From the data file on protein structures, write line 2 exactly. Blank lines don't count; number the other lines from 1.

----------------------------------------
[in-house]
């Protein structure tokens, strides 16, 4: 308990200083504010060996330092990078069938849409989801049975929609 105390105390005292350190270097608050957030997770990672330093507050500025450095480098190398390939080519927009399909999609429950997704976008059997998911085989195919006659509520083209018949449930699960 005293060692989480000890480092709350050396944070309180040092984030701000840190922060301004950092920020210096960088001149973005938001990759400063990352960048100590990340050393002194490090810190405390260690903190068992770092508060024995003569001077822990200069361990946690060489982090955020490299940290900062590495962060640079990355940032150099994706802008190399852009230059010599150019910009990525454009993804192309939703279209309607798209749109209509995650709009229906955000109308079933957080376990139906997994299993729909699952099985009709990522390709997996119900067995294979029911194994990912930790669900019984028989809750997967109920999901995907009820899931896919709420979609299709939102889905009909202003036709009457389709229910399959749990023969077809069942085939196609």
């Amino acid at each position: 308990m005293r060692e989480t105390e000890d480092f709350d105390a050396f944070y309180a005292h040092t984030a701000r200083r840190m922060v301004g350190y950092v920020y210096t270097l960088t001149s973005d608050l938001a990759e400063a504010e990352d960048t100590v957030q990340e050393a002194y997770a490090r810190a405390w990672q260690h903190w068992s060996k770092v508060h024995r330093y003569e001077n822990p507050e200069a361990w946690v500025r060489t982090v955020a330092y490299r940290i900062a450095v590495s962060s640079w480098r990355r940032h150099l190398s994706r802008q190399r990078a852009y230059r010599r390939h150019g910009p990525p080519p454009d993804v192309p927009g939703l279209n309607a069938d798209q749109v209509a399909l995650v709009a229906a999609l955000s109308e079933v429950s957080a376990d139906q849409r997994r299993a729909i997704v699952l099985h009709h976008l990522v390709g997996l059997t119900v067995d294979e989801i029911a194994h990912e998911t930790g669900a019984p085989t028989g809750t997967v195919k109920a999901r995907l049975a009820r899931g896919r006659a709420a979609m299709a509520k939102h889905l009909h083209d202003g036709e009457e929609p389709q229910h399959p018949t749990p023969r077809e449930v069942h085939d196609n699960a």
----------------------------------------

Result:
């Protein structure tokens, strides 16, 4: 308990200083504010060996330092990078069938849409989801049975929609 105390105390005292350190270097608050957030997770990672330093507050500025450095480098190398390939080519927009399909999609429950997704976008059997998911085989195919006659509520083209018949449930699960 005293060692989480000890480092709350050396944070309180040092984030701000840190922060301004950092920020210096960088001149973005938001990759400063990352960048100590990340050393002194490090810190405390260690903190068992770092508060024995003569001077822990200069361990946690060489982090955020490299940290900062590495962060640079990355940032150099994706802008190399852009230059010599150019910009990525454009993804192309939703279209309607798209749109209509995650709009229906955000109308079933957080376990139906997994299993729909699952099985009709990522390709997996119900067995294979029911194994990912930790669900019984028989809750997967109920999901995907009820899931896919709420979609299709939102889905009909202003036709009457389709229910399959749990023969077809069942085939196609």